New Report Lists Top Ten Pathogen-Food Combinations Burdening Public Health

Salmonella typhimurium
A report released April 28 offers a tool to help early detection of contaminated foods before they reach consumers, New Public Health reported last week.

The University of Florida Emerging Pathogens Institute published the report, called Ranking the Risks: The Ten Pathogen-Food Combinations with the Greatest Burden on Public Health, amidst a flurry of proposed budget cuts for federal food agencies and ongoing food-safety concerns.

The report offers food regulators a better way to target resources toward the most concerning food-pathogen combinations:
  • The top-ranked pathogen-food combination is poultry contaminated with Campylobacter, a combination that sickens more than 600,000 people in the U.S., at a cost of $1.3 billion per year. Recommendation: The report questions whether new safety standards for chickens and turkeys are tough enough and recommends that the U.S. Department of Agriculture (USDA) tighten these standards over time.
  • Salmonella is the leading pathogen overall, causing more than $3 billion in disease-related costs annually. In addition to poultry, Salmonella-contaminated produce, eggs and other affected foods all rank in the Top 10. Recommendation: The researchers suggest that the Food and Drug Administration (FDA) and USDA develop a joint initiative on Salmonella.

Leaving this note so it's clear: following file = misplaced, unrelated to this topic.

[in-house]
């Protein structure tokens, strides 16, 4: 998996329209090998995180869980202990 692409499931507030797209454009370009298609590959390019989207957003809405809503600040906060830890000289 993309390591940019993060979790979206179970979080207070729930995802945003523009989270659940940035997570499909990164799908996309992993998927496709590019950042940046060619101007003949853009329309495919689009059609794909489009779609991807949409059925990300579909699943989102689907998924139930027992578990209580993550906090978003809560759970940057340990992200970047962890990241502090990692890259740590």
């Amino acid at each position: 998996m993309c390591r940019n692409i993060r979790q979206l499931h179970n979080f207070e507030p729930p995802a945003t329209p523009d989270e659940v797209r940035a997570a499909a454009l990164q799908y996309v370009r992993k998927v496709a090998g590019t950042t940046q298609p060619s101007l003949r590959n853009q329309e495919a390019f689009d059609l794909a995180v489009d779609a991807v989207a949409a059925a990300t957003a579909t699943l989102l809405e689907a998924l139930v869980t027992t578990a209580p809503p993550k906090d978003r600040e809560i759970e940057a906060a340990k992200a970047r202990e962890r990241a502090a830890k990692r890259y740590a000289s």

• Four combinations in the Top 10—Listeria in luncheon meats and dairy products and Toxoplasma in pork and beef pose serious risks to pregnant women. Infection with these pathogens can cause illness in the mother and developing fetus or newborn. Recommendation: Federal agencies should strengthen prevention programs aimed at these pathogens and improve educational efforts for pregnant women.

Nicole Caldwell

Nicole Caldwell is a self-taught environmentalist, green-living savant and sustainability educator with more than a decade of professional writing experience. She is also the co-founder of Better Farm and president of betterArts. Nicole’s work has been featured in Mother Earth News, Reader’s Digest, Time Out New York, and many other publications. Her first book, Better: The Everyday Art of Sustainable Living, is due out this July through New Society Publishers.